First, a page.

You can also purchase The Ukulele Orchestra of Great Britain's music on Amazon and iTunes or check out our YouTube channel for videos.
October 26, 2014This is a new commission to commemorate the one hundredth anniversary of The Great War. It is a funny, musically rewarding, touching, irreverent and thought provoking concert for all ages, giving us songs, history and a window on the world through some unusual selections from the music of the time.(1 Comment)
September 29, 2014We are very pleased to announce that the newly commissioned show 'When This Lousy War is Over' will be getting it's West End debut on November 10 2014 at the Palace Theatre, Shaftesbury Avenue.
The Ukulele Orchestra of Great Britain is a group of all-singing, all-strumming Ukulele players, using instruments bought with loose change, which believes that all genres of music are available for reinterpretation, as long as they are played on the Ukulele.
A concert by the Ukulele Orchestra is a funny, virtuosic, twanging, awesome, foot-stomping obituary of rock-n-roll and melodious light entertainment featuring only the “bonsai guitar” and a menagerie of voices in a collision of post-punk performance and toe-tapping oldies. There are no drums, pianos, backing tracks or banjos, no pitch shifters or electronic trickery. Only an astonishing revelation of the rich palette of orchestration afforded by ukuleles and singing (and a bit of whistling). Audiences have a good time with the Ukulele Orchestra. Going from Tchaikovsky to Nirvana via Otis Redding and Spaghetti Western soundtracks, the Orchestra takes us on “a world tour with only hand luggage” and gives the listener “One Plucking Thing After Another”.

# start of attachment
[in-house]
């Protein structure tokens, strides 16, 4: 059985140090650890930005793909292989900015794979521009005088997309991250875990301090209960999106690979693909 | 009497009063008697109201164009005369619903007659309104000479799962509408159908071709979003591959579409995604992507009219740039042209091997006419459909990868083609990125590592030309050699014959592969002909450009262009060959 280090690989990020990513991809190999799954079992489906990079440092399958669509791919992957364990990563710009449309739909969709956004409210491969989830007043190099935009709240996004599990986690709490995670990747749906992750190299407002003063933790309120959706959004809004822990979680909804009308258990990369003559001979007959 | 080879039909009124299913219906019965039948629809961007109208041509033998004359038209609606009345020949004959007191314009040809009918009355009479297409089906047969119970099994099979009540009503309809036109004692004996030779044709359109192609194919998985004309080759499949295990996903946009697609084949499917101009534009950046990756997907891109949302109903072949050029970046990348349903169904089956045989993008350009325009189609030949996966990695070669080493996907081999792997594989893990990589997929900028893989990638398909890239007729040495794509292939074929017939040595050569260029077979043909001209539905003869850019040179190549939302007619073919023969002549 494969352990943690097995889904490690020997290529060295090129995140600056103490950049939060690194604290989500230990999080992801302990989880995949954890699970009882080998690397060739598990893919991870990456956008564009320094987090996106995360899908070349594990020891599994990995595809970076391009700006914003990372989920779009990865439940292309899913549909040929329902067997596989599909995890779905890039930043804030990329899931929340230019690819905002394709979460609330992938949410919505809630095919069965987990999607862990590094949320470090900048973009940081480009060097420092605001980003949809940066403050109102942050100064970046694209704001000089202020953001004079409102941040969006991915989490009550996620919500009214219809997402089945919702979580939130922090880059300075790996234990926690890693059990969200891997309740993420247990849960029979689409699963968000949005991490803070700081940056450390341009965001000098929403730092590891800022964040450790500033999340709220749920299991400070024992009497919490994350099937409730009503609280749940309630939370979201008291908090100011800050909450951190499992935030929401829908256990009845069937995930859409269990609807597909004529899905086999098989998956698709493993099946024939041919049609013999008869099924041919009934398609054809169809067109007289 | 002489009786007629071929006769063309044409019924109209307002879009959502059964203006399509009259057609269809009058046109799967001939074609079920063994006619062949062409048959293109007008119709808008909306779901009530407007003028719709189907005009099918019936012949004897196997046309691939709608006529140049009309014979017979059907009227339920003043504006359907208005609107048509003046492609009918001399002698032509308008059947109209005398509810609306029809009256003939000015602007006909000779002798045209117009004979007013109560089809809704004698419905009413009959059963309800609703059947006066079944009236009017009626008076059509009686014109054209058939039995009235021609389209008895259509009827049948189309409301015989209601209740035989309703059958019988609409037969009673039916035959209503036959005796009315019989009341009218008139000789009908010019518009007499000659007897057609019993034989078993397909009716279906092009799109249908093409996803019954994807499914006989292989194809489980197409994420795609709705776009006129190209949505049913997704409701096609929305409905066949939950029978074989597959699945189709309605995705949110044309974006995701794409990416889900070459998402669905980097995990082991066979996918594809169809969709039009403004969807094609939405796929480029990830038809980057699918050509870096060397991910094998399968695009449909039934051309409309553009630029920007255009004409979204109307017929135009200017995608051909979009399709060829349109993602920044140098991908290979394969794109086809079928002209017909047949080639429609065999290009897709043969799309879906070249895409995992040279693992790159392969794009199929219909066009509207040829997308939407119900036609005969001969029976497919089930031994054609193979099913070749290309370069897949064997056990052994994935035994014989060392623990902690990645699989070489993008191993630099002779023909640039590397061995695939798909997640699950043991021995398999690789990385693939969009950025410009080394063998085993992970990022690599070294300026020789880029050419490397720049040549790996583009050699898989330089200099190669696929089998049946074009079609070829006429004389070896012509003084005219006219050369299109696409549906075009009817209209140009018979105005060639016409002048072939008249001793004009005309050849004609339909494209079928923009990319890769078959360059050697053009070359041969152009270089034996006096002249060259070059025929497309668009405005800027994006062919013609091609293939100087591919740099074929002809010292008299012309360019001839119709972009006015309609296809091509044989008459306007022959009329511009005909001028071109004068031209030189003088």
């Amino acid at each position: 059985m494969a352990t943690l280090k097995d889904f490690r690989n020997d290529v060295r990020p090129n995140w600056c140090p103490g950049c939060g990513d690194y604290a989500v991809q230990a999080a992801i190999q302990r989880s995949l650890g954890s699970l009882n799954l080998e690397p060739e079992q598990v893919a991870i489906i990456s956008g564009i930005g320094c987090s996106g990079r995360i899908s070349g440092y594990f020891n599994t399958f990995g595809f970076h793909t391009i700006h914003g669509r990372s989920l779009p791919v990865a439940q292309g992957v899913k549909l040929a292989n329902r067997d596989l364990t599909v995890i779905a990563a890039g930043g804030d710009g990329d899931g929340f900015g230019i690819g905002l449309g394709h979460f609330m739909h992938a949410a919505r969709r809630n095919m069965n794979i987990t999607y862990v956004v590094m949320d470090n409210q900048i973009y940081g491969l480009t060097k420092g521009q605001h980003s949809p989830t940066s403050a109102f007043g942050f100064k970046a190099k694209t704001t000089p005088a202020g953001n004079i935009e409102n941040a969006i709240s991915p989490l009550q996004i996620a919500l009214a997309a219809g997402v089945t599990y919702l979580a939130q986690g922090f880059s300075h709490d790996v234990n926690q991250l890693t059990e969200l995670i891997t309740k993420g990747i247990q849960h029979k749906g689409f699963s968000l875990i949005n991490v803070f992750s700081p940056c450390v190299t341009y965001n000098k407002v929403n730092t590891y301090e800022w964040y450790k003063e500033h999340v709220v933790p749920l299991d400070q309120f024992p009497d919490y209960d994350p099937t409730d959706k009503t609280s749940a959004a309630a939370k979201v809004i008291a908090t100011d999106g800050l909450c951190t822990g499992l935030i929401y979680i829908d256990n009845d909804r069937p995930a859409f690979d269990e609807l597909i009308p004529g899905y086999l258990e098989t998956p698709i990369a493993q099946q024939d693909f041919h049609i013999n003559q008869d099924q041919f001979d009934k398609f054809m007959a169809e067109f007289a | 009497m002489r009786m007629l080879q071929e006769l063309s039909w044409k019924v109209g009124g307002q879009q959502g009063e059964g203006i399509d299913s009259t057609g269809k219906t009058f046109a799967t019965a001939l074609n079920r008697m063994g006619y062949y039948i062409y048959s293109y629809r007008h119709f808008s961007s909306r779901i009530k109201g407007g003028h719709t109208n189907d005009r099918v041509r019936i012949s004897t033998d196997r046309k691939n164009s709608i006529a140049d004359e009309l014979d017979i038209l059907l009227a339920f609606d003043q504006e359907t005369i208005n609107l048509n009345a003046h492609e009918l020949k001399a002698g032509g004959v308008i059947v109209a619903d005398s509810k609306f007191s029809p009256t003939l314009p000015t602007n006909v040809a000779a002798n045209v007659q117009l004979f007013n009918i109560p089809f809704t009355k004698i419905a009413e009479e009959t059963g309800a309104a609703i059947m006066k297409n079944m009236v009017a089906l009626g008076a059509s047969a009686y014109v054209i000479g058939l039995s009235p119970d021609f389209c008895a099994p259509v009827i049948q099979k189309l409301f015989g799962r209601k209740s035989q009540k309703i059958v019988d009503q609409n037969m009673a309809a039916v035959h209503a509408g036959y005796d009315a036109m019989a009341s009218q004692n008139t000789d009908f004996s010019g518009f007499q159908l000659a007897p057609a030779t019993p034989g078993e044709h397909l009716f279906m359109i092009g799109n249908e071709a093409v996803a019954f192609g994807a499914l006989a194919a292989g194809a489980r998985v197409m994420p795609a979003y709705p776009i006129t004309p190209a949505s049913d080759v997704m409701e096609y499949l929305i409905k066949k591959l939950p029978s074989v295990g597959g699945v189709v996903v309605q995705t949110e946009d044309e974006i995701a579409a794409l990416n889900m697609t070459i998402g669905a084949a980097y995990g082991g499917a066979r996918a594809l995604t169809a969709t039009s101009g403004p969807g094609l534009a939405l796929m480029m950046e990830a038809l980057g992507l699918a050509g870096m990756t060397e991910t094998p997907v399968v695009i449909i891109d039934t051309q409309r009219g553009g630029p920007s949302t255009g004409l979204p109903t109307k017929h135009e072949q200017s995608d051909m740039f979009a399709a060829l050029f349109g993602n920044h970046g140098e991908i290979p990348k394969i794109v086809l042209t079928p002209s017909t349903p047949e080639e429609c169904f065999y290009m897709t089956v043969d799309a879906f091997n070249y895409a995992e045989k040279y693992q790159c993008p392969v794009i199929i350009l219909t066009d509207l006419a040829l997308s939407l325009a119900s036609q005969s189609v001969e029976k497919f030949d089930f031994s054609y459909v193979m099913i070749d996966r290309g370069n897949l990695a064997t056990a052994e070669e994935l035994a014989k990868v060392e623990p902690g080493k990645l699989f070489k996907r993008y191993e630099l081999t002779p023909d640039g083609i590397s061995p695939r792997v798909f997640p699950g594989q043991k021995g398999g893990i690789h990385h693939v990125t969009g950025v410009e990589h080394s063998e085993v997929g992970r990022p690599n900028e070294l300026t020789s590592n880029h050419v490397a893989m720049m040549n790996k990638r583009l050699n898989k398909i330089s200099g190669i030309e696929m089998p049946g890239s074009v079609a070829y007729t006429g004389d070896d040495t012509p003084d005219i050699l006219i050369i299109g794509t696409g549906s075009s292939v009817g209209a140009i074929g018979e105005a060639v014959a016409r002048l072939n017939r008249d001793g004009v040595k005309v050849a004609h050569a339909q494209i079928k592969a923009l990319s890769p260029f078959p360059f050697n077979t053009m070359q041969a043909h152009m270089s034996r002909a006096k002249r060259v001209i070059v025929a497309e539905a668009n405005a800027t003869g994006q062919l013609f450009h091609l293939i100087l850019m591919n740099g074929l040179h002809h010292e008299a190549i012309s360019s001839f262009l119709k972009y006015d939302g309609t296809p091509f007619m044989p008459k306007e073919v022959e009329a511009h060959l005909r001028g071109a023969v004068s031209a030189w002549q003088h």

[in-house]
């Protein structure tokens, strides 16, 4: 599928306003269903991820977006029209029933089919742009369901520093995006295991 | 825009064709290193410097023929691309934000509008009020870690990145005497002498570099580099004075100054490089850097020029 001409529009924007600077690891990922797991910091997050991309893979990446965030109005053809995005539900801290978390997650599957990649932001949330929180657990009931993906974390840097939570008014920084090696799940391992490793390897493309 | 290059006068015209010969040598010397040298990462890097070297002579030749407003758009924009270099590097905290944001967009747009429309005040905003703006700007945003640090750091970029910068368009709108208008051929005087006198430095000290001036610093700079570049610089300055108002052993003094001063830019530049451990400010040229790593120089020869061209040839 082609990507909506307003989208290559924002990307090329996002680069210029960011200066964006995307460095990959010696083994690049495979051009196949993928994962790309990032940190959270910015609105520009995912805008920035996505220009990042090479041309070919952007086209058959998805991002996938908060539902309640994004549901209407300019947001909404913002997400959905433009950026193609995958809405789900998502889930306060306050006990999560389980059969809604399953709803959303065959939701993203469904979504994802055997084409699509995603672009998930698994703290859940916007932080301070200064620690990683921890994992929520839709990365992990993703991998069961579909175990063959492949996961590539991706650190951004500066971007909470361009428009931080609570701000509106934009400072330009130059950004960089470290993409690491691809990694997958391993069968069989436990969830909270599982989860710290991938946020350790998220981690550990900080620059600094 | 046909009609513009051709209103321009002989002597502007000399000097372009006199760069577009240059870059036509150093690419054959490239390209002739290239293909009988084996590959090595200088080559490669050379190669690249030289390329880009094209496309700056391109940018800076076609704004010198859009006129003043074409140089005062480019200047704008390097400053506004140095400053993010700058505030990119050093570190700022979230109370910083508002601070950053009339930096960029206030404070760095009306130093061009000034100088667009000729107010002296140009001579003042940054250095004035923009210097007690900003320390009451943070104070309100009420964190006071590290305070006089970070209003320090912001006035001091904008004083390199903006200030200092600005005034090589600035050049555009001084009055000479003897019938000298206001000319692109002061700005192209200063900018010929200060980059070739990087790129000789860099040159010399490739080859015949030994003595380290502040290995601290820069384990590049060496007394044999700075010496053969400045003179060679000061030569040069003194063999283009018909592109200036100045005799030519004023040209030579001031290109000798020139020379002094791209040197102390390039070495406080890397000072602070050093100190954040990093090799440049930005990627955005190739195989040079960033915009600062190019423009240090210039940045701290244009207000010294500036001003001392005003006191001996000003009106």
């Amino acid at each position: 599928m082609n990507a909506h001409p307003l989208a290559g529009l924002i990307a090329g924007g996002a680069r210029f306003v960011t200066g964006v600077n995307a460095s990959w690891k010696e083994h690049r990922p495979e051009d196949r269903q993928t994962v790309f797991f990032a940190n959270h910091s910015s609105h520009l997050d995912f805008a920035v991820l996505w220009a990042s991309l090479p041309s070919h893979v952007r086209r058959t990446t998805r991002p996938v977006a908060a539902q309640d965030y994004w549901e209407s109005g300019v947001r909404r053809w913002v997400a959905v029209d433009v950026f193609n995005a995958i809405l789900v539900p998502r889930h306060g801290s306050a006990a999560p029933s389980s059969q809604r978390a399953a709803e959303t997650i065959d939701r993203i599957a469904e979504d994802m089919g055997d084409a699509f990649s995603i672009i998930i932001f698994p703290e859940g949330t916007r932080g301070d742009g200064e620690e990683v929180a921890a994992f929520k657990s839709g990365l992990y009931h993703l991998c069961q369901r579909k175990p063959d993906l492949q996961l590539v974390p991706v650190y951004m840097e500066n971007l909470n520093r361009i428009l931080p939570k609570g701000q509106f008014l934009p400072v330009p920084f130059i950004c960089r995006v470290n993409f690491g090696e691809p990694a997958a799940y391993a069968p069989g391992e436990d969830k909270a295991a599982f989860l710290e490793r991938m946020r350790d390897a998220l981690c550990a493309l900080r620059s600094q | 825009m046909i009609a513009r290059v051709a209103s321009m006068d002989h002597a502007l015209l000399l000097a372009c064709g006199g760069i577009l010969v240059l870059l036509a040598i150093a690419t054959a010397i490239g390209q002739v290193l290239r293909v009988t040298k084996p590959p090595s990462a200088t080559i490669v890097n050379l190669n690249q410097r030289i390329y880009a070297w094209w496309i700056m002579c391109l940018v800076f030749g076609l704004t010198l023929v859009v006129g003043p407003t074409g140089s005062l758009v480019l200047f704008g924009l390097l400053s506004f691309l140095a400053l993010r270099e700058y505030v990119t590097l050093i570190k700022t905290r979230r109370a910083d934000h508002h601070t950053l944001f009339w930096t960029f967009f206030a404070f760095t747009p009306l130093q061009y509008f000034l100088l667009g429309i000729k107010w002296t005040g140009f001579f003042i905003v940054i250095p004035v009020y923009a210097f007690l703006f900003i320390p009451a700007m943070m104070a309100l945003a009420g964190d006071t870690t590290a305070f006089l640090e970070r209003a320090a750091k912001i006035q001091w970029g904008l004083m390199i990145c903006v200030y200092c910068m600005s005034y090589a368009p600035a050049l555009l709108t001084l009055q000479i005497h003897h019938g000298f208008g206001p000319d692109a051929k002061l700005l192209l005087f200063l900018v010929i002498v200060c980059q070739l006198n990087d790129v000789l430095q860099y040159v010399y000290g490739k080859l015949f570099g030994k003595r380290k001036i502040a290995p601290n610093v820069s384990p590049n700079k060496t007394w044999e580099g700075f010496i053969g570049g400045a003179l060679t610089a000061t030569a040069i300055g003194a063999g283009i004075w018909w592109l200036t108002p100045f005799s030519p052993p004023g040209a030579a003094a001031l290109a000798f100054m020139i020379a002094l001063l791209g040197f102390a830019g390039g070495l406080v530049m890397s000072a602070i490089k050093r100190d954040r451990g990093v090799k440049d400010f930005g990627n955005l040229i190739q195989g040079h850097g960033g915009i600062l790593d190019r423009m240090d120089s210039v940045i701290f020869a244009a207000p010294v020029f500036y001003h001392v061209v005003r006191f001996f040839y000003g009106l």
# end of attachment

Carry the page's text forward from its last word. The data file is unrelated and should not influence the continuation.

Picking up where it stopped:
Using instruments small and large, in high and low registers, whether playing intricate melodies, simple tunes, or complex chords, and sitting in chamber group format dressed in formal evening wear, the Orchestra uses the limitations of the instrument to create a musical freedom as it reveals unsuspected musical insights. Both the beauty and vacuity of popular and highbrow music are highlighted, the pompous and the trivial, the moving and the amusing. Sometimes a foolish song can touch an audience more than high art; sometimes music which takes itself too seriously is revealed to be hilarious. You may never think about music in the same way once you’ve been exposed to the Ukes’ depraved musicology.
Browse our shop